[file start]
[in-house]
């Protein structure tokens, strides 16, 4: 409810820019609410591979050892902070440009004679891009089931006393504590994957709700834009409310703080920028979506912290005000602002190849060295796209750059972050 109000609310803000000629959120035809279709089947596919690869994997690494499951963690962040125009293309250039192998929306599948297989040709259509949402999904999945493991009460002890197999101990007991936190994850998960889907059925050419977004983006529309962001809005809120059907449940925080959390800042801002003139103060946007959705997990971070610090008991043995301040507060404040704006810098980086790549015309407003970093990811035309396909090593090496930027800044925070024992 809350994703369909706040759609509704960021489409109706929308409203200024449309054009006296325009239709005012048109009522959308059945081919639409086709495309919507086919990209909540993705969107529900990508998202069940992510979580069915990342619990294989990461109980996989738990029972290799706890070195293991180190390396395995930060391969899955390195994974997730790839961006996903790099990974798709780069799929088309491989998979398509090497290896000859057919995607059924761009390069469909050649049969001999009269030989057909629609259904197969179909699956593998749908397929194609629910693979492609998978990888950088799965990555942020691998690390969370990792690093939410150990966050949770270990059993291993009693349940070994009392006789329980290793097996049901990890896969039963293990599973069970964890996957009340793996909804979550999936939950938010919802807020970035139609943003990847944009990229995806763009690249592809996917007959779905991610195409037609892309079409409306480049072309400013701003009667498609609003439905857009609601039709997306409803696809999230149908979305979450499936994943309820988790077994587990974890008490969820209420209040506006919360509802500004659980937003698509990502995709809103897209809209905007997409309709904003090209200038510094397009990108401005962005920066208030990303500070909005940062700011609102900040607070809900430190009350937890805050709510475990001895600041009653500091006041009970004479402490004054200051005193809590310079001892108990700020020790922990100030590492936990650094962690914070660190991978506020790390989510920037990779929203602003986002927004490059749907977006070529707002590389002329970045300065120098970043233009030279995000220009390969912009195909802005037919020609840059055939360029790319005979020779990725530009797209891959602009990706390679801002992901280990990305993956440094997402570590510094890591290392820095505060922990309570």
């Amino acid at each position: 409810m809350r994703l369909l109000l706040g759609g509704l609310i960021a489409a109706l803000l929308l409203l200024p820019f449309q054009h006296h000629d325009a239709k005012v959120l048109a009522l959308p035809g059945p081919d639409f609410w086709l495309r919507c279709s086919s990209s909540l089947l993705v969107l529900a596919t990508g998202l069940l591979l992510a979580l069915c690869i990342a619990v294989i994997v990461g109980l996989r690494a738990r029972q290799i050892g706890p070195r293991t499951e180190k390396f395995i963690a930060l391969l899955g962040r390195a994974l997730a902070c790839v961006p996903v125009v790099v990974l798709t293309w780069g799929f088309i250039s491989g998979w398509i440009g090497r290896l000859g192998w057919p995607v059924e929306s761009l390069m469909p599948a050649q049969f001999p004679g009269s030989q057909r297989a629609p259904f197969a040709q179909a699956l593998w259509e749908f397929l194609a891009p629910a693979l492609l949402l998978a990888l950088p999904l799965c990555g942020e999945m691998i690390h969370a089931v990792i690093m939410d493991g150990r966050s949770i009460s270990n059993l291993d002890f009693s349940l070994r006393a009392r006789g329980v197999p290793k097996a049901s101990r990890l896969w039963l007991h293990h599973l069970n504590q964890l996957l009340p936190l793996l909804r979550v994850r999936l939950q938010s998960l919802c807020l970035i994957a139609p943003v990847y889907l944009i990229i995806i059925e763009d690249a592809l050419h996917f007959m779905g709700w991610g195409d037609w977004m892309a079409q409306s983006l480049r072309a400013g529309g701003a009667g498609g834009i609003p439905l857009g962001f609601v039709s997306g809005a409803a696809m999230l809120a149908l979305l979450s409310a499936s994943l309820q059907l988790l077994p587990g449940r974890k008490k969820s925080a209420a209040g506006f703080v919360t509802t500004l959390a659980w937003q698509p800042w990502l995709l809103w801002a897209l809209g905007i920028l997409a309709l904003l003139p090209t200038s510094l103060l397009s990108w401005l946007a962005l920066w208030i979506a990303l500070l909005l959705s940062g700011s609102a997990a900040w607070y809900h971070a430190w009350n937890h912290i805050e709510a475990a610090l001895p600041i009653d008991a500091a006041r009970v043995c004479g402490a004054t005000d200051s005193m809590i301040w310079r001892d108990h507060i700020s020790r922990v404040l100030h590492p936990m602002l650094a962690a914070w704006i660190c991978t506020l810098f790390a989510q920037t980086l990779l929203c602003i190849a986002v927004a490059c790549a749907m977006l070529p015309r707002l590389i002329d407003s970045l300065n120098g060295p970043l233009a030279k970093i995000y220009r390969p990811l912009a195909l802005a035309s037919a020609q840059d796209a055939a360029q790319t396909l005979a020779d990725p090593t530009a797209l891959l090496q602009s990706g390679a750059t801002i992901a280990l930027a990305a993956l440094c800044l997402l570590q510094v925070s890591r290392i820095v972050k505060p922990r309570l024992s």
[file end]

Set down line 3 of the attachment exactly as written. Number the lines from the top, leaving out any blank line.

């Amino acid at each position: 409810m809350r994703l369909l109000l706040g759609g509704l609310i960021a489409a109706l803000l929308l409203l200024p820019f449309q054009h006296h000629d325009a239709k005012v959120l048109a009522l959308p035809g059945p081919d639409f609410w086709l495309r919507c279709s086919s990209s909540l089947l993705v969107l529900a596919t990508g998202l069940l591979l992510a979580l069915c690869i990342a619990v294989i994997v990461g109980l996989r690494a738990r029972q290799i050892g706890p070195r293991t499951e180190k390396f395995i963690a930060l391969l899955g962040r390195a994974l997730a902070c790839v961006p996903v125009v790099v990974l798709t293309w780069g799929f088309i250039s491989g998979w398509i440009g090497r290896l000859g192998w057919p995607v059924e929306s761009l390069m469909p599948a050649q049969f001999p004679g009269s030989q057909r297989a629609p259904f197969a040709q179909a699956l593998w259509e749908f397929l194609a891009p629910a693979l492609l949402l998978a990888l950088p999904l799965c990555g942020e999945m691998i690390h969370a089931v990792i690093m939410d493991g150990r966050s949770i009460s270990n059993l291993d002890f009693s349940l070994r006393a009392r006789g329980v197999p290793k097996a049901s101990r990890l896969w039963l007991h293990h599973l069970n504590q964890l996957l009340p936190l793996l909804r979550v994850r999936l939950q938010s998960l919802c807020l970035i994957a139609p943003v990847y889907l944009i990229i995806i059925e763009d690249a592809l050419h996917f007959m779905g709700w991610g195409d037609w977004m892309a079409q409306s983006l480049r072309a400013g529309g701003a009667g498609g834009i609003p439905l857009g962001f609601v039709s997306g809005a409803a696809m999230l809120a149908l979305l979450s409310a499936s994943l309820q059907l988790l077994p587990g449940r974890k008490k969820s925080a209420a209040g506006f703080v919360t509802t500004l959390a659980w937003q698509p800042w990502l995709l809103w801002a897209l809209g905007i920028l997409a309709l904003l003139p090209t200038s510094l103060l397009s990108w401005l946007a962005l920066w208030i979506a990303l500070l909005l959705s940062g700011s609102a997990a900040w607070y809900h971070a430190w009350n937890h912290i805050e709510a475990a610090l001895p600041i009653d008991a500091a006041r009970v043995c004479g402490a004054t005000d200051s005193m809590i301040w310079r001892d108990h507060i700020s020790r922990v404040l100030h590492p936990m602002l650094a962690a914070w704006i660190c991978t506020l810098f790390a989510q920037t980086l990779l929203c602003i190849a986002v927004a490059c790549a749907m977006l070529p015309r707002l590389i002329d407003s970045l300065n120098g060295p970043l233009a030279k970093i995000y220009r390969p990811l912009a195909l802005a035309s037919a020609q840059d796209a055939a360029q790319t396909l005979a020779d990725p090593t530009a797209l891959l090496q602009s990706g390679a750059t801002i992901a280990l930027a990305a993956l440094c800044l997402l570590q510094v925070s890591r290392i820095v972050k505060p922990r309570l024992s």